Five Recommended Leadership Books for Educators

Leadership books for educators

Last week I was asked if I could recommend some authors or titles to increase personal capabilities as a leader and educator. I really loved the question. It got me thinking about the best leadership books for educators I have read over the past twenty-five years. To be clear, these are leadership books that apply across any field. They are not specific to education, but have leadership and personal development concepts that are pertinent for educators.

These books have made my top five because they had relevant lessons that I applied to my work at the time I read them. I also find myself still sharing messages with others and referencing these texts. My wish is that they are inspiring for you too.

Start with Why: How Great Leaders Inspire Everyone to Take Action by Simon Sinek (2011)

I read the book, watched the TED Talk and even did the online course. You’ll also find some other great stuff on Simon Sinek’s website. Start with this book to get a better understanding of why it is important to know what you stand for and what drives you. He has a follow up book, “Find Your Why: A Practical Guide for Discovering Purpose for You and Your Team”.

Simon Sinek also wrote “Leaders Eat Last”. This one is on my Want to Read list. It has great ratings and reviews.

The Seven Habits of Highly Effective People by Stephen R Covey (1989)

This book is the quintessential self-improvement text. I recommend it as a leadership text because the hardest part about being a leader is the work you do internally on yourself, not externally with others. I first read this book in the mid 90s and had light bulb moments. I re-read it again late last year (more than 20 years later and with a whole lot more life and leadership experience) and I took more lessons from it.

Your local library will have this book, but I suggest you get a copy you can keep in your personal collection. You may be fortunate to find a copy in a second hand book shop.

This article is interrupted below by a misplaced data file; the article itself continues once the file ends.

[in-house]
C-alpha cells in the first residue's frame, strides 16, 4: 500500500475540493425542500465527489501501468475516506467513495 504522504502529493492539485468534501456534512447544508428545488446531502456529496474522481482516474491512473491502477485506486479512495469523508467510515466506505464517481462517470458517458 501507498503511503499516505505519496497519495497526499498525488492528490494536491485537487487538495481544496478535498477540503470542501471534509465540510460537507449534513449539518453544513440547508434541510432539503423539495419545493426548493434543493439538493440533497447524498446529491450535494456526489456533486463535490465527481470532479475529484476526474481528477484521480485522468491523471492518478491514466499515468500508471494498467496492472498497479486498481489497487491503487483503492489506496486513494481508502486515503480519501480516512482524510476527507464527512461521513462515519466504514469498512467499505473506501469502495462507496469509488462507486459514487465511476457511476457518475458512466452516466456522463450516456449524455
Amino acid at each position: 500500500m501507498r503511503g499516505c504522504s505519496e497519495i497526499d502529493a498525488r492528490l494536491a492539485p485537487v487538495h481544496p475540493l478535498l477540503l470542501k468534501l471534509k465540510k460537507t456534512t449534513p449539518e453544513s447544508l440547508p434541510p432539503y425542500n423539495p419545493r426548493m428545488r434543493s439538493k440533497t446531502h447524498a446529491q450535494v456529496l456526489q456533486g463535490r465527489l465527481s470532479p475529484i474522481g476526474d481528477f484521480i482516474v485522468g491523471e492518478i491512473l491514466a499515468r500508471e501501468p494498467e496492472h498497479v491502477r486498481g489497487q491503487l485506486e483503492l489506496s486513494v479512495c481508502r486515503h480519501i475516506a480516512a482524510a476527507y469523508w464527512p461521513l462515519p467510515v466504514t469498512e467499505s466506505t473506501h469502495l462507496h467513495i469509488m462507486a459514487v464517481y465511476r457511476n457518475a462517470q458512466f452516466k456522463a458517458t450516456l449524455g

How to Win Friends and Influence People by Dale Carnegie (1936)

Two words – A Classic. I bought this book early in my career when I was struggling to have difficult conversations with people I was supervising. I had to address growing issues, but wanted to maintain a positive relationship. This book had what I was looking for. Keep in mind it was published in 1936, so you’ll find the language rather formal, but it’s full of sage advice.

It is #19 on Time Magazine’s List of 100 Most Influential Non-Fiction Books.

You might find a copy in your second hand bookstore, local library or google search for a free PDF if you are not fussed on formatting.

As a taster, here is “The Best Summary of How to Win Friends and Influence People” on the Farnham Street blog.

Good to Great by Jim Collins (2011)

Don’t be put off by the big American corporations that are the foundation of Jim Collins’ research for this book. I have applied many of the ideas in leading schools. I’ve also heard other presenters reference theories from this text, so chances are you have too. The flywheel effect, hedgehog concept, and getting the right people on the bus all originated from “Good to Great”. Jim Collins advocates for a ‘Stop Doing List’. My version is the Stuff Hijacking Important Time list (Note the acronym). For the record, I still aspire to Level 5 Leadership and wish a lot of other educators did too.

Dare to Lead by Brene Brown (2018)

I’ve just started to listen to “Dare to Lead” as an audiobook. I like to think Brene Brown is reading this to me, personally as I exercise. One chapter in, and it’s brilliant. I have made notes in the audio app but I need to acquire a hard copy. There will be pencil notes in the margins and sticky notes hanging out the sides when I am done. There may also be quotes converted to social media graphics… here’s one to get started…

“What we can do, and what we are ethically called to do, is create a space in our schools and classrooms where all students can walk in and for that day or hour, take off the crushing weight of their armour, hang it on a rack and open their hearts to truly being seen. We must be guardians of a space that allows students to breathe, and be curious, and explore the world, and be how they are without suffocation. They deserve one place where they can rumble with vulnerability and their hearts can exhale. And what I know from the research is that we should never underestimate the benefit to a child of having a place to belong, even one where they can take off that armour. It can, and often does change the trajectory of their life.” – Brene Brown, “Dare to Lead”

Five recommended leadership books for educators

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